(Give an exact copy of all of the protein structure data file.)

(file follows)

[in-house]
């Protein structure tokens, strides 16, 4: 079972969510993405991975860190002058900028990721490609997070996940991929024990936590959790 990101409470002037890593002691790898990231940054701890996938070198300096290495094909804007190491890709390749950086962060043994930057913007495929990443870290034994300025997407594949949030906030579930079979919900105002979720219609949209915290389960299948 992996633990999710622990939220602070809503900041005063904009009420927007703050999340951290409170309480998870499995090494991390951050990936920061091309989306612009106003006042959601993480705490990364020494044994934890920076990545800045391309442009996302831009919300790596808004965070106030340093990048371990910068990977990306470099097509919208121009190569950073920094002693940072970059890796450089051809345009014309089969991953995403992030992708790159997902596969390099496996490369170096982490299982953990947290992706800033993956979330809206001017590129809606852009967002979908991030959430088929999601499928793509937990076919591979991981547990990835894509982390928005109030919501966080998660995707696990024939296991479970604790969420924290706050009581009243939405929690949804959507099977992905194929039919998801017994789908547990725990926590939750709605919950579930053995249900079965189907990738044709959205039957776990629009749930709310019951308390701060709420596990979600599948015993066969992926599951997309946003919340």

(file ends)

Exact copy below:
[in-house]
């Protein structure tokens, strides 16, 4: 079972969510993405991975860190002058900028990721490609997070996940991929024990936590959790 990101409470002037890593002691790898990231940054701890996938070198300096290495094909804007190491890709390749950086962060043994930057913007495929990443870290034994300025997407594949949030906030579930079979919900105002979720219609949209915290389960299948 992996633990999710622990939220602070809503900041005063904009009420927007703050999340951290409170309480998870499995090494991390951050990936920061091309989306612009106003006042959601993480705490990364020494044994934890920076990545800045391309442009996302831009919300790596808004965070106030340093990048371990910068990977990306470099097509919208121009190569950073920094002693940072970059890796450089051809345009014309089969991953995403992030992708790159997902596969390099496996490369170096982490299982953990947290992706800033993956979330809206001017590129809606852009967002979908991030959430088929999601499928793509937990076919591979991981547990990835894509982390928005109030919501966080998660995707696990024939296991479970604790969420924290706050009581009243939405929690949804959507099977992905194929039919998801017994789908547990725990926590939750709605919950579930053995249900079965189907990738044709959205039957776990629009749930709310019951308390701060709420596990979600599948015993066969992926599951997309946003919340």